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14 Essential Slang Phrases You Need to Know Before Traveling to Australia

Australia Languages
by Elke Wakefield Apr 24, 2018

Australians love slang. You’re probably already familiar with our work “barbarising” the English tongue. We gave the world the word of a decade — “selfie” — allegedly invented by a man after a drunken night out.

Here is a rich variety of local slang and corresponding definitions to help you brush up your vocabulary before touching down in Australia.

1. How’s it going, mate?

This is the classic Australian greeting, is delivered with a nasal slur and a little half-smile. Note that “mate” is gender neutral and can be peppered into all conversations. It is pronounced “Howzitgooooaaan, mayyyyyte?”

2. Yeahnah

In this small phrase, we have the Australian language in full throttle, conveying almost no meaning but sounding very pleasant and agreeable nonetheless.

“Yeahnah,” pronounced with the mouth in an almost stationary position, is a fairly meaningless word comprised of a yes and a no, so it basically cancels itself out. It’s also useful if you want to disagree with someone in a very polite way. Note that the “yeahs” and the “nahs” can be combined together with endless creativity: “yeahyeahyeahyeahnahhh” or “yeahyeahnah” is also entirely appropriate.

3. Good onya, mate

As in, “good on you”, mate. This is also a pretty meaningless pleasantry used to fill the conversation with noncommittal good vibes. You could also use it to congratulate somebody for something. Or sarcastically when somebody fails at something or does something you don’t like.

4. Screama

Perhaps originating in the idea of someone producing screams of amazement, surprise or laughter, a “screama” (screamer) describes something that is impressive or impactful. For example: “Mate, that was a screama of a match last night.”

5. Yeah, real rip snorta

The term “rip snorta” means fantastic; really, really good; intensely excellent. It is said that this word came to us via the Americans, who had a penchant for inventing outrageous sounding words in the 19th century (humdinger is another one and it means more or less the opposite of ripsnorter). Ripping and snorting certainly convey a sense of violent amazement — ripsnorting even more so.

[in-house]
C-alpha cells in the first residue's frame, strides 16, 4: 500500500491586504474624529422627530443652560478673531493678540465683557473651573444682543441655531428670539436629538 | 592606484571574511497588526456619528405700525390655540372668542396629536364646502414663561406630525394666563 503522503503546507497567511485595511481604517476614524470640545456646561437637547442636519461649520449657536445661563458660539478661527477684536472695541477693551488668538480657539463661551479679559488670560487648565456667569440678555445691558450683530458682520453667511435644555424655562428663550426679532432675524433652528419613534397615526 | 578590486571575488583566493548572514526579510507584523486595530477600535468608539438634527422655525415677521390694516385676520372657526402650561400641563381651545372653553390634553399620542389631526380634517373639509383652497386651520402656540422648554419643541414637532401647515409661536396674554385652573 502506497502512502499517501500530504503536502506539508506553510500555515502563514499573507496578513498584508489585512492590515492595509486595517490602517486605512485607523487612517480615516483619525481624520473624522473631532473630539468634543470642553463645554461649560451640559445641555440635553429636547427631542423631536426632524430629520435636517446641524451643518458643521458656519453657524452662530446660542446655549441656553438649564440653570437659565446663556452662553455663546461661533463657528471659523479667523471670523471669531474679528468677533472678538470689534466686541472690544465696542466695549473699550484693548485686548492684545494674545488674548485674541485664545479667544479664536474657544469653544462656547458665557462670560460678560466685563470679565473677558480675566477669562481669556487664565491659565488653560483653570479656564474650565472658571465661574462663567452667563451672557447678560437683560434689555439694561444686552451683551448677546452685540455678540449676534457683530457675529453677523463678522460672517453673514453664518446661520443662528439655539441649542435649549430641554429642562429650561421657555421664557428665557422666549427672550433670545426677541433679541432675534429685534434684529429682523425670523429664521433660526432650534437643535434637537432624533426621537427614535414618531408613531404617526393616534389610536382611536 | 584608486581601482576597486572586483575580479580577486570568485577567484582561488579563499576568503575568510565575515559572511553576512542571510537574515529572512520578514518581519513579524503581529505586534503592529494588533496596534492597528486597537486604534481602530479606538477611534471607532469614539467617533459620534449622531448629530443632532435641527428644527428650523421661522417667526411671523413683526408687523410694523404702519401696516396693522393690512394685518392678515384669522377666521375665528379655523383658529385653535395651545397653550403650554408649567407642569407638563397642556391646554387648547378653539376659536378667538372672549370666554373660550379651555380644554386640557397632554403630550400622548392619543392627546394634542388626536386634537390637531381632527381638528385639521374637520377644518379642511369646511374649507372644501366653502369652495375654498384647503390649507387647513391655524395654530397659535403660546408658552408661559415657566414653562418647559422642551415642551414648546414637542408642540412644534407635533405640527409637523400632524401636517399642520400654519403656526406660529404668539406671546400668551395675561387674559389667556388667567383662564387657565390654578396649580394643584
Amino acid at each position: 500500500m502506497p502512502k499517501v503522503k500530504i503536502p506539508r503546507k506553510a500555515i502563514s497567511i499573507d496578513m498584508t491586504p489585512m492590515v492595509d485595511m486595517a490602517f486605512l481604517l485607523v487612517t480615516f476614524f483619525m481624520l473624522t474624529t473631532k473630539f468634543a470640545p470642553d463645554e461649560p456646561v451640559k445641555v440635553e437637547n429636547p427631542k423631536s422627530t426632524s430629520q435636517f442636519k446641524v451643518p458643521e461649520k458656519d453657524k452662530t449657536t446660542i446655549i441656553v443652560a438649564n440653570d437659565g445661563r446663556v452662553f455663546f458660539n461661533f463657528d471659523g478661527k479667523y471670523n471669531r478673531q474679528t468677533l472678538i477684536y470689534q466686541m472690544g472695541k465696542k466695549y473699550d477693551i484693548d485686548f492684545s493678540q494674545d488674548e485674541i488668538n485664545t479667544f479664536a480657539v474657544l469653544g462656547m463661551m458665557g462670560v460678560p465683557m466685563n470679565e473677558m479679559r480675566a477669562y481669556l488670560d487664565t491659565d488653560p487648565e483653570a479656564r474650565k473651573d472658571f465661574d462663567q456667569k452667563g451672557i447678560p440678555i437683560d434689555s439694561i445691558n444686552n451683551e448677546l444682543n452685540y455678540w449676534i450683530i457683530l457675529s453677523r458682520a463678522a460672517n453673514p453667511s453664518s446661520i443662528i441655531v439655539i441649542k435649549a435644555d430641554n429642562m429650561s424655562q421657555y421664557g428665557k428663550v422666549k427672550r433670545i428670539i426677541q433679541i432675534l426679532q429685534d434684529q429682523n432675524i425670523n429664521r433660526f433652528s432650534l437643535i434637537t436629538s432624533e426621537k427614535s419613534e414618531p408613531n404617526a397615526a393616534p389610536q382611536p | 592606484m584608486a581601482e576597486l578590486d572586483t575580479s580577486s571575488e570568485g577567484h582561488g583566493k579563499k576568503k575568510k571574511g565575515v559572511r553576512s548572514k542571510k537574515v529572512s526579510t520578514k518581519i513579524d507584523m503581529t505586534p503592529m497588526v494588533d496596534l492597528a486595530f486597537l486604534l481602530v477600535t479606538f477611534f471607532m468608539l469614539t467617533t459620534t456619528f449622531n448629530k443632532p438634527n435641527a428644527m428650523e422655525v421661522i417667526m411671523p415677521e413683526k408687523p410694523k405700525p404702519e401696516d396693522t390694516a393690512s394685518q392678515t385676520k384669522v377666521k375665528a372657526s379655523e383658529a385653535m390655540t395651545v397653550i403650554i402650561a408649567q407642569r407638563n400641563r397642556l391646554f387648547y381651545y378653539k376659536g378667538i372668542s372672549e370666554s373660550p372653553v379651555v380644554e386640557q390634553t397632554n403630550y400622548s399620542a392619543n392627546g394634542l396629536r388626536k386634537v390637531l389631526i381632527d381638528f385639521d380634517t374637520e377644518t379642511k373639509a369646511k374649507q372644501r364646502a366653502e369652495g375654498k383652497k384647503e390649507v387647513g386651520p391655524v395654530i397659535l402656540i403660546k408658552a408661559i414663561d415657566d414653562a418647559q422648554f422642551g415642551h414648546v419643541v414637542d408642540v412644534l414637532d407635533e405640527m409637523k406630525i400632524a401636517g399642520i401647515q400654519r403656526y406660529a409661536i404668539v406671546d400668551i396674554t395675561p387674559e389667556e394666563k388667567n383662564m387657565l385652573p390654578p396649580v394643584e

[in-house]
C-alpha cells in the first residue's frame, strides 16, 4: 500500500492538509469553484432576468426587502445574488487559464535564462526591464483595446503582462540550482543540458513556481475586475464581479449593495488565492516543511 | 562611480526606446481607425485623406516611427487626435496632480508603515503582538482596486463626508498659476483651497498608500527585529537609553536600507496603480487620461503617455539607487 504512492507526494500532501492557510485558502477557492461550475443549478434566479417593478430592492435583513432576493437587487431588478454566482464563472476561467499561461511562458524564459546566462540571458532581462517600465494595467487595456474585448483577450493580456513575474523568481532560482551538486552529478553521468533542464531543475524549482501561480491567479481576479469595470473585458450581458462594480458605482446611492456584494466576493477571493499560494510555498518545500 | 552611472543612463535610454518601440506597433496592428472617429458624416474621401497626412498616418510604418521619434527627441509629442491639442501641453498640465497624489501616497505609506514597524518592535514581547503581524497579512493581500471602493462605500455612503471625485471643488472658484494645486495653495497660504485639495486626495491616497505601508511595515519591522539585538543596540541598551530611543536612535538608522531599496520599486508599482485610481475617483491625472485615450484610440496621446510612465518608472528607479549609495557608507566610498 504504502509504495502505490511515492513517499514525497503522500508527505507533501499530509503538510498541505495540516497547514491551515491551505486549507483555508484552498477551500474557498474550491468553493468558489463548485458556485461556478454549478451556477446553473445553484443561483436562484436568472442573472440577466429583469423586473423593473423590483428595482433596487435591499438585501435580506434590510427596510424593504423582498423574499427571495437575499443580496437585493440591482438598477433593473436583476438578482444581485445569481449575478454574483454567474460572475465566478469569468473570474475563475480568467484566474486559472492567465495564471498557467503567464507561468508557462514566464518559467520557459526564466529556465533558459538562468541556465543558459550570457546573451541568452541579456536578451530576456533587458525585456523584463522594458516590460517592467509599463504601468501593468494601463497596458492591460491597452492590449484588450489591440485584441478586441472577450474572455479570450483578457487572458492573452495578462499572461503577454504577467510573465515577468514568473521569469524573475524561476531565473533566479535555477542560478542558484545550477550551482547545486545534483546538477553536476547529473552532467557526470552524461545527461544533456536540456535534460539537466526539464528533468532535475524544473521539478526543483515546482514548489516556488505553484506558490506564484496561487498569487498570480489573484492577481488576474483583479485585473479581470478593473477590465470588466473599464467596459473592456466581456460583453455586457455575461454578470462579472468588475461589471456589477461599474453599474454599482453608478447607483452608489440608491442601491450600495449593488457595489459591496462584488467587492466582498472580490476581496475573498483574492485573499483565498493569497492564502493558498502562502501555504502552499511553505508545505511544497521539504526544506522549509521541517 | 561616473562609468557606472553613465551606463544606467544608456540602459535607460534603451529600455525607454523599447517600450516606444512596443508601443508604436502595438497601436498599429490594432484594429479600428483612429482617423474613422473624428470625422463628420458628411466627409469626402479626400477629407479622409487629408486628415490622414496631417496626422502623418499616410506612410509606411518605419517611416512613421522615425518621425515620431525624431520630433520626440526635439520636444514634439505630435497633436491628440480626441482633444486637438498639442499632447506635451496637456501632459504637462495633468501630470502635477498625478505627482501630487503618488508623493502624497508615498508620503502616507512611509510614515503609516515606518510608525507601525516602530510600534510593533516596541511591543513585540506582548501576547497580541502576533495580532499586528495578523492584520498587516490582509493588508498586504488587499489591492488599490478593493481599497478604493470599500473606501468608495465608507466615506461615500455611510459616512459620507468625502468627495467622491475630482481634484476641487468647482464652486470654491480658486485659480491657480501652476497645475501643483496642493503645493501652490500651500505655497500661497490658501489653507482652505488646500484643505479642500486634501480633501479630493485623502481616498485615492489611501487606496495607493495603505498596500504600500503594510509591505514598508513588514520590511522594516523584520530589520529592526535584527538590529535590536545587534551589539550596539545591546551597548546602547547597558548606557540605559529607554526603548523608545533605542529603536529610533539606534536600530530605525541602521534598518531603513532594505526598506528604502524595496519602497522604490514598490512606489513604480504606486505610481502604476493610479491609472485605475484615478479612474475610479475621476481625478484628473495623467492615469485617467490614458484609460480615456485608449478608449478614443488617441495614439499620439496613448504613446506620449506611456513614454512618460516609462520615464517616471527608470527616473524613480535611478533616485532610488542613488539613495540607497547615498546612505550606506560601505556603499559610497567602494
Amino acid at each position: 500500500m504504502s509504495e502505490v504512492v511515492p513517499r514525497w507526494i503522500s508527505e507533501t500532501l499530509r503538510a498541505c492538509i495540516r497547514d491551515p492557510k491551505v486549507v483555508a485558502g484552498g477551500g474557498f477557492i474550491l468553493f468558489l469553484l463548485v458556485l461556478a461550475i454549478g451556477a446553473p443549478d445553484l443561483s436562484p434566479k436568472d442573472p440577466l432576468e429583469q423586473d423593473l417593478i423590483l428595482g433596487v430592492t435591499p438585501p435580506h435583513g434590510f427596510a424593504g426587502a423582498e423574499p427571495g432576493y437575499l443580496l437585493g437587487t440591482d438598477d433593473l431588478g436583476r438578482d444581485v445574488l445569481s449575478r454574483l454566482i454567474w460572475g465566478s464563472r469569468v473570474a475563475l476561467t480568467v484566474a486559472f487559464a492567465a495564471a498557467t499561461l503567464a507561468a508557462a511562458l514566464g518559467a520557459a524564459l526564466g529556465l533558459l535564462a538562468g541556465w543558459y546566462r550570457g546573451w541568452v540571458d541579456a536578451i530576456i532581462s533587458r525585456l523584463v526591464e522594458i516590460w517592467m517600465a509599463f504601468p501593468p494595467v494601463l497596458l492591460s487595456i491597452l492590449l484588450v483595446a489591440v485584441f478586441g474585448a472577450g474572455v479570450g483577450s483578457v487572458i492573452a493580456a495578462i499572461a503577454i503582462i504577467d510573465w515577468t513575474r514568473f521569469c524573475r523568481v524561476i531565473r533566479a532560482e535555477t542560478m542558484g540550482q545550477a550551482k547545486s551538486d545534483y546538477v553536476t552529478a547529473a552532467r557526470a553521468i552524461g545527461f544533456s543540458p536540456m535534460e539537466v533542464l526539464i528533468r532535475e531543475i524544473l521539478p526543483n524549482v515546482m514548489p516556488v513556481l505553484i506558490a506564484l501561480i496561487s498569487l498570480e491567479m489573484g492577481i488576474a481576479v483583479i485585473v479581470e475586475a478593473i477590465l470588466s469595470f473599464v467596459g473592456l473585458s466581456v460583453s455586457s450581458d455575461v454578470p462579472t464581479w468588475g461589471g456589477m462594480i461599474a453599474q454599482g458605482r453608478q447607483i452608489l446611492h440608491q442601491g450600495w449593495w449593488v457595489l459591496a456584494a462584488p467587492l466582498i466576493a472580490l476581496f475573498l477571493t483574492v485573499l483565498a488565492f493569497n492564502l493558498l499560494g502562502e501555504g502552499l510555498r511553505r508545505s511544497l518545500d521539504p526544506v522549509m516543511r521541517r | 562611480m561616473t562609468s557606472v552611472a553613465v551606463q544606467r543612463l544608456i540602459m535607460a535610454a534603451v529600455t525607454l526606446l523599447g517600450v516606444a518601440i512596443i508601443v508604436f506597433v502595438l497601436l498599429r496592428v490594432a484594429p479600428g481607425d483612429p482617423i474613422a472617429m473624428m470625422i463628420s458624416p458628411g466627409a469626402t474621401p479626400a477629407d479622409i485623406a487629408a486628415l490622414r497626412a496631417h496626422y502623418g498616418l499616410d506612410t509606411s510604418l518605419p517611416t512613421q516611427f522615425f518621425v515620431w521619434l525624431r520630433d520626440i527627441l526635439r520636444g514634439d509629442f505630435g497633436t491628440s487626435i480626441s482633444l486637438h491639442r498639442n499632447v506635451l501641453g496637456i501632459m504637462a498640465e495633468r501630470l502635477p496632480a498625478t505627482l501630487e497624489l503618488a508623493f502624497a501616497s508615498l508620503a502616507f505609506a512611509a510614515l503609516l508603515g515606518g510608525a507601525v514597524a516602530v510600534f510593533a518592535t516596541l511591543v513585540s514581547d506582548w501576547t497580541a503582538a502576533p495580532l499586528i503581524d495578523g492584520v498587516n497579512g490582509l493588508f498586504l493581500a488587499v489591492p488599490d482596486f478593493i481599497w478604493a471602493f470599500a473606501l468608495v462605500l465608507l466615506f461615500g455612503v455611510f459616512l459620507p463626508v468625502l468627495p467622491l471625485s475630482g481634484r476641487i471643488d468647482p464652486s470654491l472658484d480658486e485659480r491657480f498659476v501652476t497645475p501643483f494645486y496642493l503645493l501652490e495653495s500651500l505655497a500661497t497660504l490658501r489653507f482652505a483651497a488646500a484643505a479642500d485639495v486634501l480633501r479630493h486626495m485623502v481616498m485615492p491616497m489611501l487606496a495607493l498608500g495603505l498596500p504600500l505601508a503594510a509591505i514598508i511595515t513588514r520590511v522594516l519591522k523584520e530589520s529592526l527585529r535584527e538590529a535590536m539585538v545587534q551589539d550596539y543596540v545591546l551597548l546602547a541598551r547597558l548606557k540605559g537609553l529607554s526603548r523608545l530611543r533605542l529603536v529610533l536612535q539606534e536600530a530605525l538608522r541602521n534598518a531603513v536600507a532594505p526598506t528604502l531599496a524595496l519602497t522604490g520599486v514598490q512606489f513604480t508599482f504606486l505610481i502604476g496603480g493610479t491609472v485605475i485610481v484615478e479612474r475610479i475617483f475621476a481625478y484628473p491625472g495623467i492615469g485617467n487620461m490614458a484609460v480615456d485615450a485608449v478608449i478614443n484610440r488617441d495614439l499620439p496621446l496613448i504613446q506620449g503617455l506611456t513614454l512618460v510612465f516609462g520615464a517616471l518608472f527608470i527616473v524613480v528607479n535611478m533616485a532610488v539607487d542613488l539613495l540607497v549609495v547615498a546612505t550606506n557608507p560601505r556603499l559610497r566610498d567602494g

6. Yeah, Damo was loose as but

There’s quite a bit to pull apart in this phrase.

Let’s start with Damo. Damo is short for Damien. We use it here to illustrate that Australians love nicknames and will shorten even the shortest name. Emma for example, become Em, Emsy, Emsa, Emmy, or even something as absurd as “Face” or “Maccas”, if the friends are particularly creative.

Moving on to “loose as”, this refers to behavior that is very wild or reckless. A versatile word, “loose” might also refer to being very drunk. “As” is functioning here as a kind of posterior emphasizing adjective.

Placing “but” at the end of sentences is also very common, it means the same as it does if it were placed at the beginning. You’ll hear this a lot.

7. Piece of piss

If something is a “piece of piss”, it’s something easy to achieve. For example:

“I ran 5k this morning, piece of piss mate!”

8. Had to call the ambos.

We’re using “ambos” here to illustrate that Australians are very fond of shortening profession titles. “Ambo” is a shortening of ambulance workers. We also have tradie for tradesperson; brickie for bricklayer; firie for fireman; polly for politician; journo for journalist; greenie for environmentalist; gyno for gynecologist…

9. He’s a good bloke but, hey?

A “bloke” is a male. Linguists postulate that the word bloke comes either from the language of the gypsies or from Shelta, the secret language of Irish and Welsh travelers. Whatever its origin, it found its way to Australia, where it has come to be associated with the archetypal (and now largely mythological) Australian male, a beer-guzzling, egalitarian fella (fellow), loyal and a little bit cheeky. The female equivalent of a bloke is a sheila, though you would only use this word if you wanted to be self-consciously Austrayan (Australian).

“Hey” is very commonly heard at the end of statements in South Australia. Delivered with a rising intonation, it doesn’t mean anything but invites the interlocutor to agree with the speaker.

9. Bevvos

Bevvos are beers, but they can also be referred to as frothies, grog, longnecks, or cold ones. The important thing is to convey great affection for the substance.

Meanwhile, indulging in the activity of drinking beer is referred to as “having a sesh”, which comes from “drinking session”, as though consuming alcohol required all the concentration and strength of a weights session at the gym.

10. Rock up

To “rock up” somewhere is to arrive someplace, sometimes in an unexpected or casual manner.

11. Fair enough

This is a very versatile phrase that can be used in almost any situation to express agreement or understanding, or even to concede a point in an argument.

12. Spit the dummy

Spit the dummy refers to “having a tanty” (tantrum). Clearly, the phrase originates from the idea of a baby spitting out its dummy and wailing inconsolably.

13. Spewin’

If you are “spewin’”, you’re really pissed off.

14. No wukkas mate

“No wukkas” means no worries or no problem. No wukkas is a shortening of no wuckin furries, which is a spoonerism for a phrase you can probably guess at… Note that no worries/no wukkas can also be used to say “you’re welcome” or “anytime,” as in:

“Thanks heaps! Thank you very much.”
“No wukkas. You’re welcome.”

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